Improving social provision in China | University of Oxford

Improving social provision in China

An Oxford academic helps mould the young leaders who will make a difference in the world’s economic powerhouse.

alanhudsonmagnoliaAlan Hudson receiving the ‘The Golden Magnolia’ award in 2013.
It took just 35 years, from the adoption of a market-based economy in 1978, for China to become a world economic powerhouse – and its embrace of a Western-style welfare system has been similarly impressive. But although China was quick to establish a welfare system, problems remain. Provision is inadequate and inconsistent, more a patchwork of societal and geographic fragments than a coherent whole.

Alan Hudson of the Department for Continuing Education is among those at the University of Oxford who are seeking to address this, thanks to public policy and leadership programmes for future leaders, influencers and decision-makers in China.

In collaboration with Chevening, the UK government's international awards scheme aimed at developing global leaders, Hudson helps ensure that officials from the Chinese Health Ministry spend up to six months in Oxford, studying aspects of social policy and health-related issues. The programme has been running since 2012.

“Up to three academic visitors come to Oxford for six months each year,” explains Hudson. “They’re funded by Chevening and can work on specific research projects in the subject areas of healthcare, health policy and health reform, interacting with academics, students and other experts from outside the University.”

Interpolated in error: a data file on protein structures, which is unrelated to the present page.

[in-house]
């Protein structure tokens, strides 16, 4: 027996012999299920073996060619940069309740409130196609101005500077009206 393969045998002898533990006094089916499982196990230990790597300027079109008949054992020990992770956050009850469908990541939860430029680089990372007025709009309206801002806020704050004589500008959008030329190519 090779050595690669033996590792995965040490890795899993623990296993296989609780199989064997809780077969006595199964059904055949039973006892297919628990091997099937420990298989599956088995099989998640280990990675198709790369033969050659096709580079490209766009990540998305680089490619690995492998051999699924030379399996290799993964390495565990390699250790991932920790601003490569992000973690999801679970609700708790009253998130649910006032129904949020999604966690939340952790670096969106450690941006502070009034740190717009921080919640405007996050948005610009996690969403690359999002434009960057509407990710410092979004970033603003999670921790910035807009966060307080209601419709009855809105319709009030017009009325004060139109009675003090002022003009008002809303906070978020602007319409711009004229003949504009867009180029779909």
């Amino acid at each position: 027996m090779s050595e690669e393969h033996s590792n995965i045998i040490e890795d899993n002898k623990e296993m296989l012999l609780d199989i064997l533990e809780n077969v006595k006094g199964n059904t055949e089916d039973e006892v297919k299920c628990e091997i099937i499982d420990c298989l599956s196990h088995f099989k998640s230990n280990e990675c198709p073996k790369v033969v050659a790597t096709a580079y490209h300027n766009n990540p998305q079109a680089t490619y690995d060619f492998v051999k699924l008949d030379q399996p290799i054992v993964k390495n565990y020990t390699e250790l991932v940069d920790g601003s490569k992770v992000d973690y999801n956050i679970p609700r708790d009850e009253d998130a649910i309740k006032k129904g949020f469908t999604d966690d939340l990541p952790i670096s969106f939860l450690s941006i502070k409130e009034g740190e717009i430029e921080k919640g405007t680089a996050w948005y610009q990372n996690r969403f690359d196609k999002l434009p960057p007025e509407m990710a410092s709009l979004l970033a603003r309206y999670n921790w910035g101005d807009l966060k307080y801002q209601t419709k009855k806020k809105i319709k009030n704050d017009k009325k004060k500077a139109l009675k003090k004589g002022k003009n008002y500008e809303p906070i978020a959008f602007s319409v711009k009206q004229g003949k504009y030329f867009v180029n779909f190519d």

The most recent delegate was the Chinese official responsible for designing and implementing an analysis of China's provision for the treatment of the blind, on a province by province basis.

This kind of work, says Hudson, has a tangible impact on everyday lives in China. “It’s widely recognised that social provision in China is inadequate, and that enhancing it contributes to domestic stability and a thriving economy. Our courses give visiting Chinese leaders of the future the tools to improve a number of aspects of the welfare system, from caring for the elderly to treating diseases and dealing with public disasters.”

Hudson has more than a decade of experience of working in China. In 2013, he was honoured in Shanghai with ‘The Golden Magnolia’ award – no more than ten of which are given annually by the Shanghai government to foreigners – for his services to the city. He is looking forward to the arrival of the next Chinese delegates on the Department for Continuing Education’s course, and to visits by the Hong Kong Jockey Club:

“The Jockey Club is a famous institution in Hong Kong that, as well as being a horse racing operator, is also the territory’s largest public benefactor. We host candidates on an intensive seven-day programmes in which they look at the nature and requisite skills for leadership in the 21st century.”

Programmes like this, and the Department’s ongoing public policy and leadership work, will help equip China in its quest to bring about comprehensive social care and provision.